How An Accidental Death, A Babysitter's Guilt, And A Dramatic Birth Resulted In A Viral Photo - CATEGORY Daily News: TITLE

The visit to England was healing for Francie. Together, Francie and Nadine watched the only video that exists of Catherine, taken three days before she died. Nadine had only found the courage to watch it for the first time almost five years after Catherine's death, while pregnant with her second son. What she found was both unexpected and comforting. "I felt watching it that somehow the light had already gone out of her," Nadine says. "She didn't ever look at the camera. … She was almost, sort of, on another planet. … Like something in her had already gone even though she hadn't actually died yet."

Francie and Nadine
Francie and Nadine Courtesy Francie Webb

Watching the video, Francie felt the same. It was as if "she wasn't meant to stay." Francie takes comfort from a belief common to many cultures about children who don't stay in this world, a sense that this is unpreventable. Some stay and some go. "I think…that was the first step in putting it all behind her, knowing we didn't blame her," says Nadine.

Francie Webb on her wedding day
Francie on her wedding day. Laura Bryan Photography

Francie flew back to the U.S. feeling comforted and reassured. But nothing prepared her for the fear and anxiety unleashed almost a decade later by her own pregnancy. Concerns about the baby's size forced her to see a maternal-fetal medicine specialist and kept her on bed rest for months. She lived in terror that she would somehow lose her own child. Francie reached out for support, hiring a birth doula and talking with her OB and pediatrician. Ultimately, she was able to have an un-medicated birth in a hospital. She was stunned by the "unfathomable pain" of labor, as she puts it, but she also felt empowered and transformed by the experience. She had done this thing. She had birthed her baby into her hands and held her before anyone else. "Next time, we do this at home," Francie told her husband. "I'm not afraid anymore."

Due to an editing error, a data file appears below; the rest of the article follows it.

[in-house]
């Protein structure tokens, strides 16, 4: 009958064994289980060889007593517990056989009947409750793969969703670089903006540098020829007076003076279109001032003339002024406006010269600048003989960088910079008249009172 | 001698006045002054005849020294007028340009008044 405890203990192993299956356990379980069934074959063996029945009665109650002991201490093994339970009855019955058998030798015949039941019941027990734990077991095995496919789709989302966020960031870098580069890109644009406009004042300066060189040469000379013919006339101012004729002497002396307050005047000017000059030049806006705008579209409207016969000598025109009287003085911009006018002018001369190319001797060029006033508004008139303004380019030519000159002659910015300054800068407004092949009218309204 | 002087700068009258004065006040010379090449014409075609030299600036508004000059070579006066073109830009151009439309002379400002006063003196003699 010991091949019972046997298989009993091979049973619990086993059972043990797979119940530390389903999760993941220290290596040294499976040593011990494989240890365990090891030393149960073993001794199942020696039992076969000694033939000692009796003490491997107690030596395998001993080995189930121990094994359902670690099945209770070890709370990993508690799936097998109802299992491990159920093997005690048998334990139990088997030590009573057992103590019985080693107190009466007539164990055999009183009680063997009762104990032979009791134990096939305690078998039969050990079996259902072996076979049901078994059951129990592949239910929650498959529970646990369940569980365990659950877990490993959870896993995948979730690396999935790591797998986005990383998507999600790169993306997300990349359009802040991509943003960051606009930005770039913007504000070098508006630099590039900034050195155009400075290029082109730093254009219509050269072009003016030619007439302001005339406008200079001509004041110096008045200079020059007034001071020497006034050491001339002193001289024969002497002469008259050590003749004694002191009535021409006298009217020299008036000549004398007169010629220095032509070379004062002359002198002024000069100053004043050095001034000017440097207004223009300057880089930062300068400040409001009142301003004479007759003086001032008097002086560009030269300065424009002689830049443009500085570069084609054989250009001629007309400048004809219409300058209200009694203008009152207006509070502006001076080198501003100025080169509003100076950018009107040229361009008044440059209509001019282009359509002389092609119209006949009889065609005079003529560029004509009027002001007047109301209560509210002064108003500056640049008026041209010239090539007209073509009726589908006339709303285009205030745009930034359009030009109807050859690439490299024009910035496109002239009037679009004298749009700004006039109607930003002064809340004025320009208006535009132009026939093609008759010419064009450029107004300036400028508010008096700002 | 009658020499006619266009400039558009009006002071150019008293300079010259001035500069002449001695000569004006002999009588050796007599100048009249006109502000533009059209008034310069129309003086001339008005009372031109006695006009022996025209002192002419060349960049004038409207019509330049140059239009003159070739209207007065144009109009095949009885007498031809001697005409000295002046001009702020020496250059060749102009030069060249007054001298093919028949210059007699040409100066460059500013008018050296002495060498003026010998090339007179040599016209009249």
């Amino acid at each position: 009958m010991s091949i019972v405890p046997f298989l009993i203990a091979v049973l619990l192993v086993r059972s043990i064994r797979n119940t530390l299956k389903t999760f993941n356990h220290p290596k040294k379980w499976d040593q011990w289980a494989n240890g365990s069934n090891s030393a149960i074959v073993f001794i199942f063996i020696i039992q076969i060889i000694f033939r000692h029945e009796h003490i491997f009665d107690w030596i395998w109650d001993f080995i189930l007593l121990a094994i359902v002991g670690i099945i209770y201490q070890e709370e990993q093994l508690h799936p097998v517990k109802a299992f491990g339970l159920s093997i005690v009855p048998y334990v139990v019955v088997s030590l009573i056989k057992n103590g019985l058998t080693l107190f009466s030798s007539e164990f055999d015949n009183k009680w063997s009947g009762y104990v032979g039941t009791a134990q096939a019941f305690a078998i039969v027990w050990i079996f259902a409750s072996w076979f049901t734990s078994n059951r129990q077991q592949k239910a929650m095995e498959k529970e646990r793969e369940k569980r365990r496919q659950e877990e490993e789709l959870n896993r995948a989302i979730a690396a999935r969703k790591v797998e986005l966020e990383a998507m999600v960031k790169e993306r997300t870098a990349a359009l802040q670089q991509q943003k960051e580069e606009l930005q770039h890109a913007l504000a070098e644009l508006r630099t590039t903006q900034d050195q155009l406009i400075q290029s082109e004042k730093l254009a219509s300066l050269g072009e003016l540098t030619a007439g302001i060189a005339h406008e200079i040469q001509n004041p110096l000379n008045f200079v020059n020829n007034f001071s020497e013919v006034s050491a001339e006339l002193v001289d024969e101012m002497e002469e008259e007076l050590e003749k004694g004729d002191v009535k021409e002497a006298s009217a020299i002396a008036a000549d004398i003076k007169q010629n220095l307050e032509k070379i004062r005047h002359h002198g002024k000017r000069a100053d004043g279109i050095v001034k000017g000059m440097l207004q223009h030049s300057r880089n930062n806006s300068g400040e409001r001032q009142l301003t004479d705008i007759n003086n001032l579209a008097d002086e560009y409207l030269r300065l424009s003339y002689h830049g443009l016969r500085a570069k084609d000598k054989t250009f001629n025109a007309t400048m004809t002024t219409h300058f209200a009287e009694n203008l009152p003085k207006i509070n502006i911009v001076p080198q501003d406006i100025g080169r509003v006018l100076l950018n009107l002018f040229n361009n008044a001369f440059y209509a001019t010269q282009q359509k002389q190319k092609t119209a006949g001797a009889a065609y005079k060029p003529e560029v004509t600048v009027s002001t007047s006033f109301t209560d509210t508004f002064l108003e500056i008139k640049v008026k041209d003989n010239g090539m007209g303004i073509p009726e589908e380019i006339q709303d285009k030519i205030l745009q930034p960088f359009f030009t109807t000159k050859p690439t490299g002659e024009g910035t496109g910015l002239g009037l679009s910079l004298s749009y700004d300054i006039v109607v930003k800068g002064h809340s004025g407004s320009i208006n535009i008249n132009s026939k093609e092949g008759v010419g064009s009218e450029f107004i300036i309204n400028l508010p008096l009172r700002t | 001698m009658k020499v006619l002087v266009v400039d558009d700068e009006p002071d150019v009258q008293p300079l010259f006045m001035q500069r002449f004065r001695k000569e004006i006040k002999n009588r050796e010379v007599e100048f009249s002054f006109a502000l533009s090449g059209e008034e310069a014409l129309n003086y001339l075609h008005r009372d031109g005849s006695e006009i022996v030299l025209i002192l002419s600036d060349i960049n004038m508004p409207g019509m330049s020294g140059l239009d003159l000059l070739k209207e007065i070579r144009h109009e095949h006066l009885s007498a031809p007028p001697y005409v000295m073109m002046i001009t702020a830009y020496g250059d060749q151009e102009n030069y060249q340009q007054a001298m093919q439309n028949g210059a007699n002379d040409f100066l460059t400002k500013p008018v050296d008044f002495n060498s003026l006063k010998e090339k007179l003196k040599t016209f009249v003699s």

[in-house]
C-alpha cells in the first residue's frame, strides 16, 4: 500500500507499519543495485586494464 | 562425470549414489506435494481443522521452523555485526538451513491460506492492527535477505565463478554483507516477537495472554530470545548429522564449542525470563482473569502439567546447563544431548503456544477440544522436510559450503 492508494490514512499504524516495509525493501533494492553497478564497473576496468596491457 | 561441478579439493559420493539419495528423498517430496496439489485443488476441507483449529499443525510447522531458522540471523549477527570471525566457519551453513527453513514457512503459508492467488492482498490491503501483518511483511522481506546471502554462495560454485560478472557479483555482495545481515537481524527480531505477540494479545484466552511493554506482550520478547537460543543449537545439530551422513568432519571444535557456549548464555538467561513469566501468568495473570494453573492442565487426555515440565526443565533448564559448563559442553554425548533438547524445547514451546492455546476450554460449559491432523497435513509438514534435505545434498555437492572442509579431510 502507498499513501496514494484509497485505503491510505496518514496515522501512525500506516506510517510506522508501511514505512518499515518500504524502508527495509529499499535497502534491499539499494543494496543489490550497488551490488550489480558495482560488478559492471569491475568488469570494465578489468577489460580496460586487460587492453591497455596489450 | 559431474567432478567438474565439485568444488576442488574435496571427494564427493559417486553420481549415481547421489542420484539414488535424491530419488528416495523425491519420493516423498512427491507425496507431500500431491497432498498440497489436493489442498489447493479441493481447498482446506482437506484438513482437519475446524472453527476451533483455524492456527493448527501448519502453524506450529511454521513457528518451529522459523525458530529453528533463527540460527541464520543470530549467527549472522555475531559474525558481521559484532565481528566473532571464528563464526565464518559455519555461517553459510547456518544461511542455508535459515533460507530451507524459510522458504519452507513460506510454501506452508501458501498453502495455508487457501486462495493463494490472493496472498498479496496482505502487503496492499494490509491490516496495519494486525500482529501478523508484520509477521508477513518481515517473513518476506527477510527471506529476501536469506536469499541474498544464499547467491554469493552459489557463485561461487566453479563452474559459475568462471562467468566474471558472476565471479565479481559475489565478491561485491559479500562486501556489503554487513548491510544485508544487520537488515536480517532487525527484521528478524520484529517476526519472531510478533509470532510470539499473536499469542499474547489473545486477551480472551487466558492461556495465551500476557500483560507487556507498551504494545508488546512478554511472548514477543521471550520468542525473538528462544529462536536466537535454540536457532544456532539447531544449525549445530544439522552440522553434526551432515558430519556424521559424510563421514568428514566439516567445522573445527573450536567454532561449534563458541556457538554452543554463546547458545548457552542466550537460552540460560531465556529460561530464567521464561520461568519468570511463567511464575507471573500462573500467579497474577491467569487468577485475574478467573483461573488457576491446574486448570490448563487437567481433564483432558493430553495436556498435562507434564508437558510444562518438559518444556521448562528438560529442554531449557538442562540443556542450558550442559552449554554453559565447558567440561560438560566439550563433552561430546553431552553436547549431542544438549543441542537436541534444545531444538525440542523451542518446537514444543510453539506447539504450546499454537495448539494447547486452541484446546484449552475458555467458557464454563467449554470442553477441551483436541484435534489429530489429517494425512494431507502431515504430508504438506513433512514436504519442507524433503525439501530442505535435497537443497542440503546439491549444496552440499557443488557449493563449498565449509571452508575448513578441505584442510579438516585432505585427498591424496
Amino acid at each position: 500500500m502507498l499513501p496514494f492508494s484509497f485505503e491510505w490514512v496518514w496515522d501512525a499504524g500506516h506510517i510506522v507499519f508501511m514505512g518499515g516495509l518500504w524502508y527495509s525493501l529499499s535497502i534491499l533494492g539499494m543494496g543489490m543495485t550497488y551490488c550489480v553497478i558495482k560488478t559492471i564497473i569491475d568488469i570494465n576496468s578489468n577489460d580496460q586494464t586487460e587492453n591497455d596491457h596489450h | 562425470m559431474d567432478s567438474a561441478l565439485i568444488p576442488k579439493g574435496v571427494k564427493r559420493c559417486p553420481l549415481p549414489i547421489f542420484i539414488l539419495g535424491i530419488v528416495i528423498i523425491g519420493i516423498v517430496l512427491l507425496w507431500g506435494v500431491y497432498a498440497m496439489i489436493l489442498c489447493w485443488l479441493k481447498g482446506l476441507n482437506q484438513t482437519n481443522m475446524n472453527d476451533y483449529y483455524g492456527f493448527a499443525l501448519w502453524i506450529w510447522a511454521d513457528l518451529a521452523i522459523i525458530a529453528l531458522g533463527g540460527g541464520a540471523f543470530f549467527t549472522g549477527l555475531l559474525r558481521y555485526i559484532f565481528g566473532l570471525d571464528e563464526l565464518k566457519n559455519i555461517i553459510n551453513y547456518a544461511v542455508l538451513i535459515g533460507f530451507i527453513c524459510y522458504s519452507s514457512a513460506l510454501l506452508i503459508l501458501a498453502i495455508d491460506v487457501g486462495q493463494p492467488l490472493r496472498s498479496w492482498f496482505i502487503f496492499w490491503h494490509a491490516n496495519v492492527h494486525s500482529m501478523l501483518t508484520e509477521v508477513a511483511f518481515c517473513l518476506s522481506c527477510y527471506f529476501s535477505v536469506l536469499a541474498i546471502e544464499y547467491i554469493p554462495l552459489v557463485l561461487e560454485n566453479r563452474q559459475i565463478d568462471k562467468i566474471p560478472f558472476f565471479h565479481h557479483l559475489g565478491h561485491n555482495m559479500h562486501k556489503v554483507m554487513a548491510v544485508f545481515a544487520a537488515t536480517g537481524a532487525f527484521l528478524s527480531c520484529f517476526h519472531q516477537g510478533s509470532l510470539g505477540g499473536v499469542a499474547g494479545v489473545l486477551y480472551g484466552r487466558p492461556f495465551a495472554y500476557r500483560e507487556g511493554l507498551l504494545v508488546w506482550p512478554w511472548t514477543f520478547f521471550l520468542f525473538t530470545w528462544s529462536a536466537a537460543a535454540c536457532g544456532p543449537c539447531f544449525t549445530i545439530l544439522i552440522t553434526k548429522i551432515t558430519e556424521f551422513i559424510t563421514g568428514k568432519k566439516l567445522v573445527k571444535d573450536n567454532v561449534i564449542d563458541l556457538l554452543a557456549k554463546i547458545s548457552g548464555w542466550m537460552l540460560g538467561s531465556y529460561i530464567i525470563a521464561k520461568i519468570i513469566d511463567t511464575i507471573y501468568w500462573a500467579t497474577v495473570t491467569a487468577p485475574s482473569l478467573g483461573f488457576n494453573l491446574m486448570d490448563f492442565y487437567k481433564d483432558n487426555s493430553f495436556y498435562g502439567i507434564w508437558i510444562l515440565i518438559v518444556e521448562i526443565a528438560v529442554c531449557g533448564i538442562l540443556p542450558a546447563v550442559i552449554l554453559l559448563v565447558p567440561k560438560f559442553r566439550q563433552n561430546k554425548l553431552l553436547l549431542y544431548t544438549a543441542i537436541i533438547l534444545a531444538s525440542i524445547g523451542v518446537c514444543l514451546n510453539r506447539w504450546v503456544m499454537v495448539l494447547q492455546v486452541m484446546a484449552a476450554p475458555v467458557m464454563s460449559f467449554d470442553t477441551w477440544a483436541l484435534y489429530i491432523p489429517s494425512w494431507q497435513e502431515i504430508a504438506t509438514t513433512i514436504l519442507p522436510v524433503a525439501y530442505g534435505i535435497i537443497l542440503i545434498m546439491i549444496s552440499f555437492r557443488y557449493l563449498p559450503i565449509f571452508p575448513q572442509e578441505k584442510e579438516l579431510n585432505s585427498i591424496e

Two years later, Francie was determined that her second pregnancy would be entirely different. She found a midwife. She planned a home birth. She chose not to have a single ultrasound scan of her developing baby, preferring to allow her child to simply be who she was. She worked to prepare for the birth not physically, but emotionally. She wrote in a journal. She began to operate from a place of trust.

"Next time, we do this at home," Francie told her husband. "I'm not afraid anymore."

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But Francie's home birth did not go as planned. While she had imagined laboring in a birthing pool surrounded by women—the midwife and assistant, the doula from her first labor, a birth photographer, her mother, and close friends—no one managed to get there in time. Less than an hour after she realized she was in labor, Francie found herself alone on her bed, her husband on the phone with the doula, getting ready to push her baby into the world by herself.

"The only thought I had was: surrender. Let go. Allow this to happen," Francie says. "When I felt an inkling of fear, I decided to pray. I said to the baby, I need you to be okay, and I need you to let me know you're okay. I pictured her coming out, looking healthy and crying. And that is exactly what happened."